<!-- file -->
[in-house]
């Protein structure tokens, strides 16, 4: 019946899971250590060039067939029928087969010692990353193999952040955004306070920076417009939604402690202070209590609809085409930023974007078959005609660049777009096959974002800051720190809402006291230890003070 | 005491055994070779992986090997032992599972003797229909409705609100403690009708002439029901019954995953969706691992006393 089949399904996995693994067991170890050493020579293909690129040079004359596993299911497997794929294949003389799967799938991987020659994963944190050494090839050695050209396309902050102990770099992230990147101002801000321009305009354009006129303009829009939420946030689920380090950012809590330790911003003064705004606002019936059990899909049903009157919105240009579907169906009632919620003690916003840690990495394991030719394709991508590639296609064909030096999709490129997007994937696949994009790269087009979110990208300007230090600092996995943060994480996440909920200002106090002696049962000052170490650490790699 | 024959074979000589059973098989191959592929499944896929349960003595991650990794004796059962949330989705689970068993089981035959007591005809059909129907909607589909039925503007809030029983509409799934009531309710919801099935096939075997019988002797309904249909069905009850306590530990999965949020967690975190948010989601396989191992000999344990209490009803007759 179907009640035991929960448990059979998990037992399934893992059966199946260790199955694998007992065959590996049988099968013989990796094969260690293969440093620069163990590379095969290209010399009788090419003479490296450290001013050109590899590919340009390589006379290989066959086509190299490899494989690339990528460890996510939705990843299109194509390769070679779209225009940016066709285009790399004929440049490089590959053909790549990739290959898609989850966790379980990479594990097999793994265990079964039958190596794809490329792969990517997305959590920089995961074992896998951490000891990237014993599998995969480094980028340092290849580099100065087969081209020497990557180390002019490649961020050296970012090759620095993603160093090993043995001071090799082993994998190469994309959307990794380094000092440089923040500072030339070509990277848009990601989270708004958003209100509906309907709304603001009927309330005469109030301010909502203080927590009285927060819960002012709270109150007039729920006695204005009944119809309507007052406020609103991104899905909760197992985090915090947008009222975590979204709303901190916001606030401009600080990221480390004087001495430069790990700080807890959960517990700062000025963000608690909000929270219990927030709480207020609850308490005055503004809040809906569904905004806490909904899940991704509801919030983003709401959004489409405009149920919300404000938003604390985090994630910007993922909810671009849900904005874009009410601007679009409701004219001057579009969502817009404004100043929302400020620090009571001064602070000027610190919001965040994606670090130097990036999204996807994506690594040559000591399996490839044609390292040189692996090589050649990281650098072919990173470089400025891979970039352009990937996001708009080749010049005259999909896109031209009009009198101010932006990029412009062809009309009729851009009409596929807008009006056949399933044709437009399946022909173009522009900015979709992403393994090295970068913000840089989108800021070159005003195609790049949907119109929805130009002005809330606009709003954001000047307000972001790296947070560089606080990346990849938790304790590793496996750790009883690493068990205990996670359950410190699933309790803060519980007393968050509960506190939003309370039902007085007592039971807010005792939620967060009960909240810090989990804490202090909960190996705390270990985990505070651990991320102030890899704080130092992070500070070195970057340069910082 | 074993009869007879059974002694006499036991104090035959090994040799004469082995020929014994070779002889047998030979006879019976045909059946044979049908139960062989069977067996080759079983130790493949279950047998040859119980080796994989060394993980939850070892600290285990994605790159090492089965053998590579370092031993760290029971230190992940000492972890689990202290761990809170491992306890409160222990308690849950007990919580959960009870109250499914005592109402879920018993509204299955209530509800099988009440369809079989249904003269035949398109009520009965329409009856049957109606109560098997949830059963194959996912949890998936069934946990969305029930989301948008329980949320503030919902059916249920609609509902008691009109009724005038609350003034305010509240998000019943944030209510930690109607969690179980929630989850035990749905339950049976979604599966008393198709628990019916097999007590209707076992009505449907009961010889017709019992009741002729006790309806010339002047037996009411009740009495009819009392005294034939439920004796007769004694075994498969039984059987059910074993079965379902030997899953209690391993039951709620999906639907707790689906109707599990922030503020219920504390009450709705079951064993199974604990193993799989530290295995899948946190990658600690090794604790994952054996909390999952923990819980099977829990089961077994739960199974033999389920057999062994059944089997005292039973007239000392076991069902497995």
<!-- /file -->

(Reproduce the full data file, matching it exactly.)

[in-house]
């Protein structure tokens, strides 16, 4: 019946899971250590060039067939029928087969010692990353193999952040955004306070920076417009939604402690202070209590609809085409930023974007078959005609660049777009096959974002800051720190809402006291230890003070 | 005491055994070779992986090997032992599972003797229909409705609100403690009708002439029901019954995953969706691992006393 089949399904996995693994067991170890050493020579293909690129040079004359596993299911497997794929294949003389799967799938991987020659994963944190050494090839050695050209396309902050102990770099992230990147101002801000321009305009354009006129303009829009939420946030689920380090950012809590330790911003003064705004606002019936059990899909049903009157919105240009579907169906009632919620003690916003840690990495394991030719394709991508590639296609064909030096999709490129997007994937696949994009790269087009979110990208300007230090600092996995943060994480996440909920200002106090002696049962000052170490650490790699 | 024959074979000589059973098989191959592929499944896929349960003595991650990794004796059962949330989705689970068993089981035959007591005809059909129907909607589909039925503007809030029983509409799934009531309710919801099935096939075997019988002797309904249909069905009850306590530990999965949020967690975190948010989601396989191992000999344990209490009803007759 179907009640035991929960448990059979998990037992399934893992059966199946260790199955694998007992065959590996049988099968013989990796094969260690293969440093620069163990590379095969290209010399009788090419003479490296450290001013050109590899590919340009390589006379290989066959086509190299490899494989690339990528460890996510939705990843299109194509390769070679779209225009940016066709285009790399004929440049490089590959053909790549990739290959898609989850966790379980990479594990097999793994265990079964039958190596794809490329792969990517997305959590920089995961074992896998951490000891990237014993599998995969480094980028340092290849580099100065087969081209020497990557180390002019490649961020050296970012090759620095993603160093090993043995001071090799082993994998190469994309959307990794380094000092440089923040500072030339070509990277848009990601989270708004958003209100509906309907709304603001009927309330005469109030301010909502203080927590009285927060819960002012709270109150007039729920006695204005009944119809309507007052406020609103991104899905909760197992985090915090947008009222975590979204709303901190916001606030401009600080990221480390004087001495430069790990700080807890959960517990700062000025963000608690909000929270219990927030709480207020609850308490005055503004809040809906569904905004806490909904899940991704509801919030983003709401959004489409405009149920919300404000938003604390985090994630910007993922909810671009849900904005874009009410601007679009409701004219001057579009969502817009404004100043929302400020620090009571001064602070000027610190919001965040994606670090130097990036999204996807994506690594040559000591399996490839044609390292040189692996090589050649990281650098072919990173470089400025891979970039352009990937996001708009080749010049005259999909896109031209009009009198101010932006990029412009062809009309009729851009009409596929807008009006056949399933044709437009399946022909173009522009900015979709992403393994090295970068913000840089989108800021070159005003195609790049949907119109929805130009002005809330606009709003954001000047307000972001790296947070560089606080990346990849938790304790590793496996750790009883690493068990205990996670359950410190699933309790803060519980007393968050509960506190939003309370039902007085007592039971807010005792939620967060009960909240810090989990804490202090909960190996705390270990985990505070651990991320102030890899704080130092992070500070070195970057340069910082 | 074993009869007879059974002694006499036991104090035959090994040799004469082995020929014994070779002889047998030979006879019976045909059946044979049908139960062989069977067996080759079983130790493949279950047998040859119980080796994989060394993980939850070892600290285990994605790159090492089965053998590579370092031993760290029971230190992940000492972890689990202290761990809170491992306890409160222990308690849950007990919580959960009870109250499914005592109402879920018993509204299955209530509800099988009440369809079989249904003269035949398109009520009965329409009856049957109606109560098997949830059963194959996912949890998936069934946990969305029930989301948008329980949320503030919902059916249920609609509902008691009109009724005038609350003034305010509240998000019943944030209510930690109607969690179980929630989850035990749905339950049976979604599966008393198709628990019916097999007590209707076992009505449907009961010889017709019992009741002729006790309806010339002047037996009411009740009495009819009392005294034939439920004796007769004694075994498969039984059987059910074993079965379902030997899953209690391993039951709620999906639907707790689906109707599990922030503020219920504390009450709705079951064993199974604990193993799989530290295995899948946190990658600690090794604790994952054996909390999952923990819980099977829990089961077994739960199974033999389920057999062994059944089997005292039973007239000392076991069902497995």